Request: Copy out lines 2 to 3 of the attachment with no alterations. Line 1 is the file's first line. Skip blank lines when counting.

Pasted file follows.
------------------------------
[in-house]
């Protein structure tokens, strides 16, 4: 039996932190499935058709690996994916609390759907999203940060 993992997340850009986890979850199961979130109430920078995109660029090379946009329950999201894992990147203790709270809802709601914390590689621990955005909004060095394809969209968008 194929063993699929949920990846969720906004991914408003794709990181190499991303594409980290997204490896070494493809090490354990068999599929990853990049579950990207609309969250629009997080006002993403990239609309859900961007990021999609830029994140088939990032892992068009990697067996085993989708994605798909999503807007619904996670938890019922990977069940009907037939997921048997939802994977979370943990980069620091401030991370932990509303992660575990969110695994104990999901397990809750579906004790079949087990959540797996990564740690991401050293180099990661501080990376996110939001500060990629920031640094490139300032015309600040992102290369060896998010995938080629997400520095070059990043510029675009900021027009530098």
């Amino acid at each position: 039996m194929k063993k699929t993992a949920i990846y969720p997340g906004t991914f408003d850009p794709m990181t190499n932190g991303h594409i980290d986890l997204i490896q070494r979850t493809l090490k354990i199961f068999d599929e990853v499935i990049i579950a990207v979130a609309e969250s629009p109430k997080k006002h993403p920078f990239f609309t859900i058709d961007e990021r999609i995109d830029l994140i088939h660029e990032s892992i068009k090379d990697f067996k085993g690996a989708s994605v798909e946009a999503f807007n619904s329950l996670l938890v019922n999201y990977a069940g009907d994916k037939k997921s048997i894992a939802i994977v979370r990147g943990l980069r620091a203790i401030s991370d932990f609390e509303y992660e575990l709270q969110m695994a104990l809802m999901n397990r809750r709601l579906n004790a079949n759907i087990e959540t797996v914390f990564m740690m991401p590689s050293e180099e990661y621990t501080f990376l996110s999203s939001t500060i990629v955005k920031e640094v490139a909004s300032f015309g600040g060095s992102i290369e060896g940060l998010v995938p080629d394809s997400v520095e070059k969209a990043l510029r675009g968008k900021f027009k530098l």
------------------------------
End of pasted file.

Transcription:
């Protein structure tokens, strides 16, 4: 039996932190499935058709690996994916609390759907999203940060 993992997340850009986890979850199961979130109430920078995109660029090379946009329950999201894992990147203790709270809802709601914390590689621990955005909004060095394809969209968008 194929063993699929949920990846969720906004991914408003794709990181190499991303594409980290997204490896070494493809090490354990068999599929990853990049579950990207609309969250629009997080006002993403990239609309859900961007990021999609830029994140088939990032892992068009990697067996085993989708994605798909999503807007619904996670938890019922990977069940009907037939997921048997939802994977979370943990980069620091401030991370932990509303992660575990969110695994104990999901397990809750579906004790079949087990959540797996990564740690991401050293180099990661501080990376996110939001500060990629920031640094490139300032015309600040992102290369060896998010995938080629997400520095070059990043510029675009900021027009530098």
């Amino acid at each position: 039996m194929k063993k699929t993992a949920i990846y969720p997340g906004t991914f408003d850009p794709m990181t190499n932190g991303h594409i980290d986890l997204i490896q070494r979850t493809l090490k354990i199961f068999d599929e990853v499935i990049i579950a990207v979130a609309e969250s629009p109430k997080k006002h993403p920078f990239f609309t859900i058709d961007e990021r999609i995109d830029l994140i088939h660029e990032s892992i068009k090379d990697f067996k085993g690996a989708s994605v798909e946009a999503f807007n619904s329950l996670l938890v019922n999201y990977a069940g009907d994916k037939k997921s048997i894992a939802i994977v979370r990147g943990l980069r620091a203790i401030s991370d932990f609390e509303y992660e575990l709270q969110m695994a104990l809802m999901n397990r809750r709601l579906n004790a079949n759907i087990e959540t797996v914390f990564m740690m991401p590689s050293e180099e990661y621990t501080f990376l996110s999203s939001t500060i990629v955005k920031e640094v490139a909004s300032f015309g600040g060095s992102i290369e060896g940060l998010v995938p080629d394809s997400v520095e070059k969209a990043l510029r675009g968008k900021f027009k530098l």